Tasks: Video One, Constructed Realities:
Task: As you watch this video take note of:
- How many photographs you have seen today.
- The contexts in which you saw them.
- Whether you read them as records or recognised their artifice.
- How you balance fact and fiction in your own work.
I looked at 5 images:
- Skoglund: “Revenge of the Goldfish.” Arts image context. Artifice, (undoubted)
- Erwin Wurm: “One minute Sculptures.” Arts image context. Artifice
- Joan Fontuberta:”Solenoglypha Polypodida from fauna.” Documentary Context. Artifice. (Thought record till researched. Discovered to be a fiction)
- Calvin Klein: Advertising context. Artifice.
- Donald Trump: Twitter: Photojournalism context. Artifice.
My practice for the MA is fine art. In this context, I presume most viewers will have the understanding that my practice is part fact, part fiction.
This week so far, I have taken an extended look into some works of photographers listed in this weeks video: Constructed Realities. Art Wolf, Sandy Skoglund and Miriam Backstrom.
I found it interesting that Wolf had added images of to his photograph, as at first I did not know this, and in the context of his work I expected to see what I was getting as actual, truthful and not constructed ij the way he did it by adding flamingoes to the final image. So, I have to admit I find myself cheated here. If I had never been informed, he would have got away with it and I would have been none the wiser. The problem I have with it is that basically the skill or luck to get a truly unique image is gone. It can all be recreated in photoshop, which is in the hands of another creative individual other than the photographer. In essence the photographer of to-day is the tea-boy. They bring the beverage, and some-one else sweetens it up. So with this work, I expected it as record, when in fact it is artifice. In the context of Wolf as a ‘wild life’ photographer I expect record. However on closer inspection of him, I read him described as: ‘best known for color images of landscapes, wildlife, and native cultures.’ I guess this says it all, now understand why his images are constructed.
Sandy Skoglund (born September 11, 1946) is an American photographer and installation artist. Skoglund’s work is particularly interesting to me. I enjoy the esthetics of the images and find the concept of her work very inventive and creative. Her work is constructed, and immediately apparent, therefore the moment I set eyes on her pieces I know it’s artifice and do not need to question that part of it any longer. This allows me to enjoy her work from a truly creative perspective.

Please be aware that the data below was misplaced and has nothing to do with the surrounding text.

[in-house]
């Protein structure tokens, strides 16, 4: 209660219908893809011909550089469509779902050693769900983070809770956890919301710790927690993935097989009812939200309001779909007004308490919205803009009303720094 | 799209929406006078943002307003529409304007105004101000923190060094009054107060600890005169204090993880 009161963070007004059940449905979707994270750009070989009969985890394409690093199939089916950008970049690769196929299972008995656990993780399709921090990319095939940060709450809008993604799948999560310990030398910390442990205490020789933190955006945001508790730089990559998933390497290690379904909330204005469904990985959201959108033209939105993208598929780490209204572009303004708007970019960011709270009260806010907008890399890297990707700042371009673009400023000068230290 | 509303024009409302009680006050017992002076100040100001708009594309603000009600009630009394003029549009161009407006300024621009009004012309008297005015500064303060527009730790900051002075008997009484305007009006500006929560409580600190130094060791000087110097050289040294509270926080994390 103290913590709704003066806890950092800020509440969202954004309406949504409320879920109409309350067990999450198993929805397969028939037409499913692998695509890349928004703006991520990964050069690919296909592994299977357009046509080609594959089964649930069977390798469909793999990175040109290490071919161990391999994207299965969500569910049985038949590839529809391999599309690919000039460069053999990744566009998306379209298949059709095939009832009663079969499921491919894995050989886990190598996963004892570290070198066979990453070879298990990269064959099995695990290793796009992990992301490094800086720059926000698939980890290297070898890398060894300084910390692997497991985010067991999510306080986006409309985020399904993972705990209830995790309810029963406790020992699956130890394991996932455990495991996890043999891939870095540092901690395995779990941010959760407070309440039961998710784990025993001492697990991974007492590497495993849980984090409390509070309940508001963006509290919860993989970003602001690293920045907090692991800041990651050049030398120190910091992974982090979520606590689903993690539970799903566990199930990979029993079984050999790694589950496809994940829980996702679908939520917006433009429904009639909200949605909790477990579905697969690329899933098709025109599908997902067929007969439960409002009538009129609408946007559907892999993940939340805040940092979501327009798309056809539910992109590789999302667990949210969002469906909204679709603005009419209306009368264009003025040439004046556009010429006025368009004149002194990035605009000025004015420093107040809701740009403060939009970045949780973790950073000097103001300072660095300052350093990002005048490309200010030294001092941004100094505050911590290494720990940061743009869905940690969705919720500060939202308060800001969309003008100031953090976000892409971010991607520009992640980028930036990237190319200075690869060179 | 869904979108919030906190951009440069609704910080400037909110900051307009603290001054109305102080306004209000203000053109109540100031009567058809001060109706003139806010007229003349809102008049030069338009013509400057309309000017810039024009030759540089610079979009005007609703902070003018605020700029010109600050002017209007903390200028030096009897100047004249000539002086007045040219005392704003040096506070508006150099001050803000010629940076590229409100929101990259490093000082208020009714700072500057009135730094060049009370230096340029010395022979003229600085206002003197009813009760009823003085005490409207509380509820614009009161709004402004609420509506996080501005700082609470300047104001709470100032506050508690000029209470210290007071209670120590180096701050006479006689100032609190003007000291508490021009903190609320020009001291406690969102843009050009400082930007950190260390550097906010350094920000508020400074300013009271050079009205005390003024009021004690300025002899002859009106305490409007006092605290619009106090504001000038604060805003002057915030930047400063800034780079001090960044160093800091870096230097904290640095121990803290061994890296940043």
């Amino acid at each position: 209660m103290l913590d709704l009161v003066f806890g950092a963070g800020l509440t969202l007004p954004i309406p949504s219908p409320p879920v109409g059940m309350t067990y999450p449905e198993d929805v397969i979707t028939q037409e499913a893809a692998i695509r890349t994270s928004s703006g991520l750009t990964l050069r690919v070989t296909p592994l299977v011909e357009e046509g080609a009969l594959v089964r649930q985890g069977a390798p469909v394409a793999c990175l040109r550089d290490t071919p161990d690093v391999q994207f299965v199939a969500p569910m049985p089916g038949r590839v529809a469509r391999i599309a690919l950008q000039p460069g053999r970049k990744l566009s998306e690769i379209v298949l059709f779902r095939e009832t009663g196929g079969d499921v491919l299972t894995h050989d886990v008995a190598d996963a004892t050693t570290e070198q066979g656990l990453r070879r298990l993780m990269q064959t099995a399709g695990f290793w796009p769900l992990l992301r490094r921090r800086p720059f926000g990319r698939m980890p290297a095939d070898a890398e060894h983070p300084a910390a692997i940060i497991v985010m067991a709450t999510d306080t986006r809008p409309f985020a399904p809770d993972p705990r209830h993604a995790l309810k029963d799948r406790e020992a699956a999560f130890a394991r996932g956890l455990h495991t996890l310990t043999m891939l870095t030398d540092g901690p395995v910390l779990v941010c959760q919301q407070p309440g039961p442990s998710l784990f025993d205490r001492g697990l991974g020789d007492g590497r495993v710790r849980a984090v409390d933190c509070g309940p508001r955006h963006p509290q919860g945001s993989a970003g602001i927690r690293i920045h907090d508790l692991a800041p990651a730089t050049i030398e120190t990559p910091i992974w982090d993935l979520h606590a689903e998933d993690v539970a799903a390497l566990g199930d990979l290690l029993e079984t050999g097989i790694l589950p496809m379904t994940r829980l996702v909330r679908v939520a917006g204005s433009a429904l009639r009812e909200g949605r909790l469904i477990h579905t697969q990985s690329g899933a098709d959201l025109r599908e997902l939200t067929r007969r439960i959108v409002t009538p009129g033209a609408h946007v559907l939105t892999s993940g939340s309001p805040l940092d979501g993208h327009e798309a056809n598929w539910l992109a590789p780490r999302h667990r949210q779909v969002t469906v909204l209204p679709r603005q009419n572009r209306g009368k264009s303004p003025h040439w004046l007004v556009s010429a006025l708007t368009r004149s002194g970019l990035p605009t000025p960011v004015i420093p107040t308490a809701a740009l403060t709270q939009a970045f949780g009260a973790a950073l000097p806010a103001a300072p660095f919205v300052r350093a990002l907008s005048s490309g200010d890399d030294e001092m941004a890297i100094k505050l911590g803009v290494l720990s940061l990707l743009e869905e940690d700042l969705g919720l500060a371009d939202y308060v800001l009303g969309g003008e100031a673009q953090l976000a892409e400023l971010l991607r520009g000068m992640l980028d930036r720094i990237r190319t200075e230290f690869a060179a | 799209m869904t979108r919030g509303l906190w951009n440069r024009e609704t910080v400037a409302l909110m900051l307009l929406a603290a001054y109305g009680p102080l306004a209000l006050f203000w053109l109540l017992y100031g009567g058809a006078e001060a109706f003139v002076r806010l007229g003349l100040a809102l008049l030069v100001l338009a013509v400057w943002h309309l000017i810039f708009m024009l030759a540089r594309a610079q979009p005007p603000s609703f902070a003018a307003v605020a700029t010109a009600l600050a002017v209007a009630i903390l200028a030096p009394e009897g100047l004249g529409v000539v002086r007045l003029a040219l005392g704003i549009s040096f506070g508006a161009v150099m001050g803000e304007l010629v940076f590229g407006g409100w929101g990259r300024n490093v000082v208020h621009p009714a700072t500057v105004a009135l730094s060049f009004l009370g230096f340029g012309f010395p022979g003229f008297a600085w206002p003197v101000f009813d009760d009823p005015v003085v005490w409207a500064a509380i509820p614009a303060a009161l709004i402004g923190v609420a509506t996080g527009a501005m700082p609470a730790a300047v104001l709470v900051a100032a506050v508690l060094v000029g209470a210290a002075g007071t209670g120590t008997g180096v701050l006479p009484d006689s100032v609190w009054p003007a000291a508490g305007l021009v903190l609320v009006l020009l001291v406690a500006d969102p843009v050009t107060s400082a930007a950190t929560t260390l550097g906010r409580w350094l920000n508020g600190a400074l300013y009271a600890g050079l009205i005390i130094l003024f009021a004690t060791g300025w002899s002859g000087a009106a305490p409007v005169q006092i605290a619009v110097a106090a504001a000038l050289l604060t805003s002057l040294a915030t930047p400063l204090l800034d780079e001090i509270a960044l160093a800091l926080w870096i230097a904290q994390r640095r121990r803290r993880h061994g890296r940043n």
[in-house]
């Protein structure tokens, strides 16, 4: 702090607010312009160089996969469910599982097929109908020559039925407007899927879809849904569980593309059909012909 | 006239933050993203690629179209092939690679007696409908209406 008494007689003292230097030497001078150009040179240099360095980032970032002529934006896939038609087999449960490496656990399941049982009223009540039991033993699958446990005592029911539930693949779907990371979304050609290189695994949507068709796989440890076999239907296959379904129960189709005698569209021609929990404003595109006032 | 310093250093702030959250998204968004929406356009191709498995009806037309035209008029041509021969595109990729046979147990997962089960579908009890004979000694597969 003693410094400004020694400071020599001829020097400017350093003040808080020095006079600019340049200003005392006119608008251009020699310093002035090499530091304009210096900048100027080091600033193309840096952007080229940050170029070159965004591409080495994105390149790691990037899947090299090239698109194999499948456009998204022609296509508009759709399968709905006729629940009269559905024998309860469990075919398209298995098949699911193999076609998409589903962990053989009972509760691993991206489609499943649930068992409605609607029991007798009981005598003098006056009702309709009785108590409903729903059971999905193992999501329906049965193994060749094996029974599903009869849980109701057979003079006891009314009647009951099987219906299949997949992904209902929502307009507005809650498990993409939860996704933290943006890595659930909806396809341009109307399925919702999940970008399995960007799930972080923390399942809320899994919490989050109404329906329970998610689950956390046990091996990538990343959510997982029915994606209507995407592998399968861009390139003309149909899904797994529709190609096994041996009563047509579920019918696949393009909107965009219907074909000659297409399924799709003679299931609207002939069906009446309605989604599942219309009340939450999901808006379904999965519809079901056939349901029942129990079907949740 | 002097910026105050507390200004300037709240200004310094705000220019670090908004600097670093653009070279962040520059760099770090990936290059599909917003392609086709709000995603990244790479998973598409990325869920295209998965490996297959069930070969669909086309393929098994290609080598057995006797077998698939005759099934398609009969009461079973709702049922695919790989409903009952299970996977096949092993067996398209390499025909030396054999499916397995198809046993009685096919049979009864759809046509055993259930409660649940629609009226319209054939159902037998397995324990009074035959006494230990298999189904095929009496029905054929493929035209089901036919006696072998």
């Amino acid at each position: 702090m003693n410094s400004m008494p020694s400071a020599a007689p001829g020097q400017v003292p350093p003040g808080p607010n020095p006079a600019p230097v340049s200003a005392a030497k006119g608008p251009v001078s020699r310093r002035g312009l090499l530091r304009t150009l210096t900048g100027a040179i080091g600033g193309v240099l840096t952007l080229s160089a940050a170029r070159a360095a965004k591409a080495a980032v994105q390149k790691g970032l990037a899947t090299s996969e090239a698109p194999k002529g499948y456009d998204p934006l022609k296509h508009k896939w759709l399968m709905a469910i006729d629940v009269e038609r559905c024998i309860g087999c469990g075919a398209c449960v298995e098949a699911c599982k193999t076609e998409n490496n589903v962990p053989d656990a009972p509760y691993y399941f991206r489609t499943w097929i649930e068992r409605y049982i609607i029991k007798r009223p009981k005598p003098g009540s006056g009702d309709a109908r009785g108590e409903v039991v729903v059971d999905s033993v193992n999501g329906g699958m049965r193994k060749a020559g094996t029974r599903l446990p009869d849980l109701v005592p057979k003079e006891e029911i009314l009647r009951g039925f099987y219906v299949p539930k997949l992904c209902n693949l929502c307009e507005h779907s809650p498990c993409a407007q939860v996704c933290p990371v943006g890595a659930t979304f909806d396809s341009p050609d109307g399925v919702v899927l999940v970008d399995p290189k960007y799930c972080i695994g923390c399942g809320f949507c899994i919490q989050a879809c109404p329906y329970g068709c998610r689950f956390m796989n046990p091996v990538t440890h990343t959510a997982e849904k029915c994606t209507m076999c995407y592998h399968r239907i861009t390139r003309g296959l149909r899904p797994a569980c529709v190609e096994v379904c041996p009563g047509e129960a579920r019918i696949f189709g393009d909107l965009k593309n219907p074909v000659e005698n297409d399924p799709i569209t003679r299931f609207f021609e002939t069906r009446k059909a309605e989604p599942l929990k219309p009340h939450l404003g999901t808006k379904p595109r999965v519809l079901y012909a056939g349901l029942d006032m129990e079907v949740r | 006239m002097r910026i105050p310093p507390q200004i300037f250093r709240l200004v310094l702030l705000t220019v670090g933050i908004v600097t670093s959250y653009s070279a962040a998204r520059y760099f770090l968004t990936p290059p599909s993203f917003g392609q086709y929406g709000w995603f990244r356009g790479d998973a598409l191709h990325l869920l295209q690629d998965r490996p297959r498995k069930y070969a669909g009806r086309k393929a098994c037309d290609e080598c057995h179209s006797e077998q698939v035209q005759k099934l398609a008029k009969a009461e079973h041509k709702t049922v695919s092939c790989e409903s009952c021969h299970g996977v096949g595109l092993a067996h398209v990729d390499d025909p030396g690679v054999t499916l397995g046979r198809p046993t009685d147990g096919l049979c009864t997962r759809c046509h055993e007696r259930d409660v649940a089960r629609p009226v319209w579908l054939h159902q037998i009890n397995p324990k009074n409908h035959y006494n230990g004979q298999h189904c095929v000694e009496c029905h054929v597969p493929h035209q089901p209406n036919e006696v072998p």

Miriam Backstrom was born in 1967, Stockholm. She studied history of art at the University of Stockholm before enrolling at Stockholm’s Academy of Photography in 1994. “She photographs her subjects straightforward, without touching anything and using only existing light.” * When seeing her work, the fact that it’s artifice is not immediately apparent, however, in her work, there is always something “off” in her images, something does not seem to set right. Of course as one discovers, these images are made in places like Ikea. Her work from the get go alludes to artifice, which is conformed with a little investigation. I like the fact that I have to do some research into her work, and make ‘discovery’ which gives the work an added demotion.
Balancing fact and fiction in my own work is pretty easy. I lean towards the abstract, so it is a given that the image in manipulated and constructed I am content with that. The advantage of ‘art’ photography over advertising photography for examples: art photography stimulates contemplation. Commercial / advertising photography is manipulative, controlling and deceitful, I have done it, however, I do not like it for these reasons, among others.
Art Wolfe: University of Washington, Dept. of Computer Science and Engineering, Accessed April 2013.
* Miriam Backstrom: https://the-artists.org/miriam-backstrom/